Since negotiating the original contract between NOCWA and DWSD for the Fiscal 2015/2016 contract period, OHM Advisors has worked with the NOCWA communities to analyze operations and fine-tune the plan to realize even greater efficiencies and further reduce peak hour demand. We worked with the supplier to renegotiate the contract and generate another $1.4 million in savings for the next contract period. OHM Advisors continues to collaborate closely with the NOCWA communities and to monitor and analyze operations, continually looking for opportunities to generate even further savings.

Standing up the Great Lakes Water Authority.

OHM Advisors played an instrumental role in establishing the Great Lakes Water Authority, which now supplies NOCWA’s water. As one of the largest municipal systems in the country, GLWA manages the regional water and sewer systems for the suburban communities of southeast Michigan, formerly under the control of DWSD. OHM Advisors completed the technical operations study and developed the implementation plan to essentially split the DWSD into two organizations in a way that advances and benefits the interests of the entire region. Today, we provide program management support to GLWA, making us the first engineering consultant to advise the new authority.

"The stability that NOCWA provides to its members gives us some control over what our rates are and what they will be in the future."
Chris Barnett - Township Supervisor, Charter Township of Orion

Awards and Honors


Advancing Communities

The formation of NOCWA required unprecedented collaboration between the communities of Auburn Hills, Rochester Hills, Pontiac, and the Charter Township of Orion. OHM Advisors helped the cities recognize and realize the advantages of working together to maximize existing infrastructure, reduce future capital investments, improve water service, and cut water costs. And the communities have used the experience as a catalyst for other beneficial arrangements and sharing of resources that further advance each individual community’s objectives.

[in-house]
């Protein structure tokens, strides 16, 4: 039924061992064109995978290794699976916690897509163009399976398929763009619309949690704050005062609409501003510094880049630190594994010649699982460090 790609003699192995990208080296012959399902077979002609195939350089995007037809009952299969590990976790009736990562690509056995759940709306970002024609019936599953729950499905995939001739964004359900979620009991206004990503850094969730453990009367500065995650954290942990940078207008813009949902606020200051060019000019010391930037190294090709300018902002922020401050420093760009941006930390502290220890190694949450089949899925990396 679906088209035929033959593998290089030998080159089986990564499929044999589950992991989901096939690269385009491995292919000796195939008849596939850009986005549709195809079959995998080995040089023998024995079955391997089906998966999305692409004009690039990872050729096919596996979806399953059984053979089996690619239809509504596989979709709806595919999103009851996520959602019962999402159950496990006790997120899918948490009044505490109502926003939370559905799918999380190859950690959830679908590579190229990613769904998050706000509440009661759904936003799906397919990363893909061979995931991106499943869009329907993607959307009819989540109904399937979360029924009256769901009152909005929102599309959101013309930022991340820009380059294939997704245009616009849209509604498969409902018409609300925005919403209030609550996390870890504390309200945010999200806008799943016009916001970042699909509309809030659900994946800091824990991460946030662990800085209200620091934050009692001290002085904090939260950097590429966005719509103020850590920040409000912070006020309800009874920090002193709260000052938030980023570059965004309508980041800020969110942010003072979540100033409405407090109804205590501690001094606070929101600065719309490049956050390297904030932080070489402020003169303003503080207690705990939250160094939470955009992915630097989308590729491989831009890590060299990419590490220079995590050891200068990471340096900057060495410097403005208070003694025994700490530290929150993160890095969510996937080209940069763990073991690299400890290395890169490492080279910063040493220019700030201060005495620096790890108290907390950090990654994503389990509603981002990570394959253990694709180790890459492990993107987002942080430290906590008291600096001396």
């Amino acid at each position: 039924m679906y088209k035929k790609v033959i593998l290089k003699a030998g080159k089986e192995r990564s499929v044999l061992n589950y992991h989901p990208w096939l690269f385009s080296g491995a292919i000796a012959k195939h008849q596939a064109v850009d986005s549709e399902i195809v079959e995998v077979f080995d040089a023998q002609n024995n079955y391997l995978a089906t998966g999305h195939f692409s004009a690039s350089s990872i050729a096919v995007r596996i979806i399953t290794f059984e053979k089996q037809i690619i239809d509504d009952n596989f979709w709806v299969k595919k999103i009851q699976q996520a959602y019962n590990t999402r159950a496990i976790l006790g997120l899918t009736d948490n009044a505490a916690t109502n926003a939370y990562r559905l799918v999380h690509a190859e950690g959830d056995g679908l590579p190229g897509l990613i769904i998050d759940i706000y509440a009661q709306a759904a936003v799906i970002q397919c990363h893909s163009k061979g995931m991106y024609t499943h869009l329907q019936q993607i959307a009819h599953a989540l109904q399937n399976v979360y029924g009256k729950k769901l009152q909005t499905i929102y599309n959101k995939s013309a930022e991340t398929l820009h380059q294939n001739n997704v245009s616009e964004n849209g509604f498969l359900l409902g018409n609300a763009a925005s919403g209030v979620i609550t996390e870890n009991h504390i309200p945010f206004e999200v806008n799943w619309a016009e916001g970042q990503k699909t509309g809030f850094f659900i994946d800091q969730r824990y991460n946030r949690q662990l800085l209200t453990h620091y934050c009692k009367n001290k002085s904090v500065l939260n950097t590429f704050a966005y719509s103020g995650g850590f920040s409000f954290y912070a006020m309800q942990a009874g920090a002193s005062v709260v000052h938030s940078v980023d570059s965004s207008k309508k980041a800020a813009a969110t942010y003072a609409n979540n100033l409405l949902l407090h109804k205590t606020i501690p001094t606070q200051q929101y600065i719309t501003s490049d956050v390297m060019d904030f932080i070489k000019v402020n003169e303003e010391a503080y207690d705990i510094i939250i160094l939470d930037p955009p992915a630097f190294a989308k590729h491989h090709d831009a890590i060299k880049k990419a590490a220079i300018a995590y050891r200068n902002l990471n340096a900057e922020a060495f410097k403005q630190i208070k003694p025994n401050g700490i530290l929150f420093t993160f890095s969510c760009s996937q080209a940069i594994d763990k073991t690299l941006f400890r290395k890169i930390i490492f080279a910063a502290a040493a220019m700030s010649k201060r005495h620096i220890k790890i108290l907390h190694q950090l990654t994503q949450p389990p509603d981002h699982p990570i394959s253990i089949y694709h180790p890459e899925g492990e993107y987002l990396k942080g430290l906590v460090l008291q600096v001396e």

Beyond benefiting the NOCWA members, forming the regional authority and utilizing existing infrastructure in a new and more efficient way eliminated the need for major capital improvements in the region, which would have become a significant expense for all southeastern Michigan communities. Instead of shelling out dollars for improvements, these communities can look to NOCWA as a model for how they, too, can cost-effectively address their water concerns and cut their costs..

Additional Water Authority Formation Expertise

A Winning Collaboration.

Hear about the benefits of NOCWA from its member communities.